It’s true, ants follow an established trail.
Uninvited ants come into my house every year and stay until the rains stop.
This is an on-going dilemma so I don’t even get ruffled or distressed anymore.
Each ant family has its own schedule for visiting my house. However, I don’t like company that often. My sink backsplash is a runway for early arrivals. I watched them as I stirred my coffee on a recent morning.
It’s obvious they got a head start on the day.
I picked up a wet dish cloth and rubbed a little area of their trail. Then I watch as two ants coming from home come skipping and laughing along the trail. Suddenly, they stop. They run around and around searching the area I’ve rubbed.
Other ants arrive. They don’t for a minute believe the trail is lost.
They try to show the others where it is, but after a few inches of back-tracking, they’re confused. They come together to discuss the problem.
A laggard unhurriedly lumbers along, bringing up the rear.
The others tell him about the lost trail.
He swaggers as he tries the wall. No luck, the trail’s cold there, too.
Panic is their body language as they go over and over the same area.
Here comes the entitled one who has overslept. They tolerate him as they force themselves to be polite. They want to call him lazy.
No one likes a lazy ant.
They bring him up to date on the missing trail. All are trying to be adult about this.
I add a bit of sugar to my coffee and say out loud, “Just an inch farther and you will find the trail.”
Coming from the opposite direction is their friend with his jowls and mouth full of last night’s banana peel left in the sink.
He stops and appears bewildered. After all, he just came over that road and now it’s gone.
He backtracks and begins to wander around the area. He tries the wall, both up and down, but comes back and sits down.
“You’re only an inch apart,” I offer.
I would have put my bet on him. He’s a self-starter. He’s half-way back with the loot before anyone else is up. However, I would have lost my money.
Meanwhile, the ongoing conference on the opposite side is deep in discussion as others show up to throw in their two cents worth.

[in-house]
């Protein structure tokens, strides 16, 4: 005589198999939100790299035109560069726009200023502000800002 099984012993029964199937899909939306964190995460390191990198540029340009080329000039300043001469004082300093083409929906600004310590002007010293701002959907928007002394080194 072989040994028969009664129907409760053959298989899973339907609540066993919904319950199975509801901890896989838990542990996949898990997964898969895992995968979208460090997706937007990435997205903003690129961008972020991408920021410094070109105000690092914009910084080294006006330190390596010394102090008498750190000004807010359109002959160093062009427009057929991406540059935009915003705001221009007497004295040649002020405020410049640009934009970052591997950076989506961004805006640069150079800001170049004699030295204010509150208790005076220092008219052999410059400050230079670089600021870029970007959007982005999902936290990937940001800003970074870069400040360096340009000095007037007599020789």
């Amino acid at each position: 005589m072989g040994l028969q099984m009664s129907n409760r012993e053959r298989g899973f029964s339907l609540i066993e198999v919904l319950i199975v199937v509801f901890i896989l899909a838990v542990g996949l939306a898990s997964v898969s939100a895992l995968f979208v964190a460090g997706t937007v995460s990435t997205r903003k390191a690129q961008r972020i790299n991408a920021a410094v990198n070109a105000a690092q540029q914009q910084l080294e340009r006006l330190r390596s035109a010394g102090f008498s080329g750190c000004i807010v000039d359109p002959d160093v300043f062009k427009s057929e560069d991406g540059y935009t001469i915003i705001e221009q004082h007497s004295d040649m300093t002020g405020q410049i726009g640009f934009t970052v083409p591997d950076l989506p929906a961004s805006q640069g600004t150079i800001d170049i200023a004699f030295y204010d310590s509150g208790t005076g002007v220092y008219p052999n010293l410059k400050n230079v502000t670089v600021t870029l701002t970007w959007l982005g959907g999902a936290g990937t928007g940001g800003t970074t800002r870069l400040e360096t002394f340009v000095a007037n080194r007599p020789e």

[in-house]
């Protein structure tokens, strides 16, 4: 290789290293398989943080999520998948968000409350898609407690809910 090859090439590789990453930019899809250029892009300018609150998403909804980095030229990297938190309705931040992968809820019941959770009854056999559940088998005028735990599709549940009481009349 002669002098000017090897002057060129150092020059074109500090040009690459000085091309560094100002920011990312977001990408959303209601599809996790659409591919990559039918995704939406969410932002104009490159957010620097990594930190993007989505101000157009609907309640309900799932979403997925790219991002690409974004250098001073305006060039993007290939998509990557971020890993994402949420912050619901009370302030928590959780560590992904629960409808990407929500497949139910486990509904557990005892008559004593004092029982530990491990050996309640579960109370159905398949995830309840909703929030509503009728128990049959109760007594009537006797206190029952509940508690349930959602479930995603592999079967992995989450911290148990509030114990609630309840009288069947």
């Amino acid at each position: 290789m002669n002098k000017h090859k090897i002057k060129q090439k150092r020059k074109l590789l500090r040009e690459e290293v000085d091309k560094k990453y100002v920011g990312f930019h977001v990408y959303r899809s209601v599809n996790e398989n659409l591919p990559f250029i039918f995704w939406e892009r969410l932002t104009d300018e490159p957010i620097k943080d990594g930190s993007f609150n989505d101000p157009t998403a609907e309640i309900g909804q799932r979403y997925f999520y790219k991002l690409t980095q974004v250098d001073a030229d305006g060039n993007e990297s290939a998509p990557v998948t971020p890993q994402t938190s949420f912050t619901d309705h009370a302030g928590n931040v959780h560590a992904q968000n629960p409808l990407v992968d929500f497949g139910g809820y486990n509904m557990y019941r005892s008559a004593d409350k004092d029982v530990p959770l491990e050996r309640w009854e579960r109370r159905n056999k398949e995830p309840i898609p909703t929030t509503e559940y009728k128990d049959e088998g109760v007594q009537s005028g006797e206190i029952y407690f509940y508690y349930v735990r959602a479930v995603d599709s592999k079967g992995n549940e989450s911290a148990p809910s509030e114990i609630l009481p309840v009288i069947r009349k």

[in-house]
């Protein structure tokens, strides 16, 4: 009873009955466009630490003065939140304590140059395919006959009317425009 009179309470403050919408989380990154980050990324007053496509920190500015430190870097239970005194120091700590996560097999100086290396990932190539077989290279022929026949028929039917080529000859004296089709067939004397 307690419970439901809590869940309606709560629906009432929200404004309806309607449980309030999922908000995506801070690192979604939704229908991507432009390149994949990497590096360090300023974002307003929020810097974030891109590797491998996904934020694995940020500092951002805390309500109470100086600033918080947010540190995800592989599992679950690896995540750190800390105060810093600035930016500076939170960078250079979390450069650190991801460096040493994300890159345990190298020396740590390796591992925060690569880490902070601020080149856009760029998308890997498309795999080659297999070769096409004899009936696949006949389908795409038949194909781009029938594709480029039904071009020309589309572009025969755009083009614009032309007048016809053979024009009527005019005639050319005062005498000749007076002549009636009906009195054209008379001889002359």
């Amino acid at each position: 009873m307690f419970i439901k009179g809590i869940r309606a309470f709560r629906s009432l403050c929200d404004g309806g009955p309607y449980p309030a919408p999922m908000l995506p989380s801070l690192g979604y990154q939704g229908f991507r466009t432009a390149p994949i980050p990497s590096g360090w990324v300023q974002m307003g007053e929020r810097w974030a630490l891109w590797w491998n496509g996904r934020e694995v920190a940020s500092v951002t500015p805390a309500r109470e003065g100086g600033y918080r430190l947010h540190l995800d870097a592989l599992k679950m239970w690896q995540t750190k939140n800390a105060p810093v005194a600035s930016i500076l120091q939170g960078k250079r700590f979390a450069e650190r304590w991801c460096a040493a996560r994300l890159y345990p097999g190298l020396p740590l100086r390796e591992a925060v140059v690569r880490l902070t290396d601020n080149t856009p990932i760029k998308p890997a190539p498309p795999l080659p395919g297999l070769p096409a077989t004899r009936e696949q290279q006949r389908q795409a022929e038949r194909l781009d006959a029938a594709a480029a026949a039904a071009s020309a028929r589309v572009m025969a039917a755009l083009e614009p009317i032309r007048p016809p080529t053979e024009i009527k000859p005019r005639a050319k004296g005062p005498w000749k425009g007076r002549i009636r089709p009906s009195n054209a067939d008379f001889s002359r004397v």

Runners are seen heading back down the trail to report the problem and order fresh recruits.
There may not be many more, however, as I now have a vacuum filled with ants.
Some are distressed, some are laughing and sharing jokes, but no one is angry or blaming others.
It’s the laggard who blunders across the obliterated trail and meets his friend on the other side who by now has eaten the banana peel and has quit working.
They renew old acquaintances and he encourages his friend, who is staggering under his engorged stomach, to go ahead and try it. The trail is open and safe.
But his legs are weak from hauling the excess. Suddenly, he makes a run for it and gets across. The trail is open at last!
Most everyone gets serious about their job and goes back to work except for the most timid ones.
They want a secure, tested and safe path and are reluctant to go for it.
They wait around until others have reestablished the foot paths.
Some people I have known are like that. They want a risk-free life.
My coffee is getting cold so I let them continue their day.
After all, they have outwitted my attempts to keep the peace.
I have a vacuum full and my ant traps are all over the place. Each family requires a different formula. I don’t know which tribe these are.
Maybe there’s something I can learn here. It does say in the good book, “Take a lesson from the ants.”
Maybe I need to walk the more established paths of life.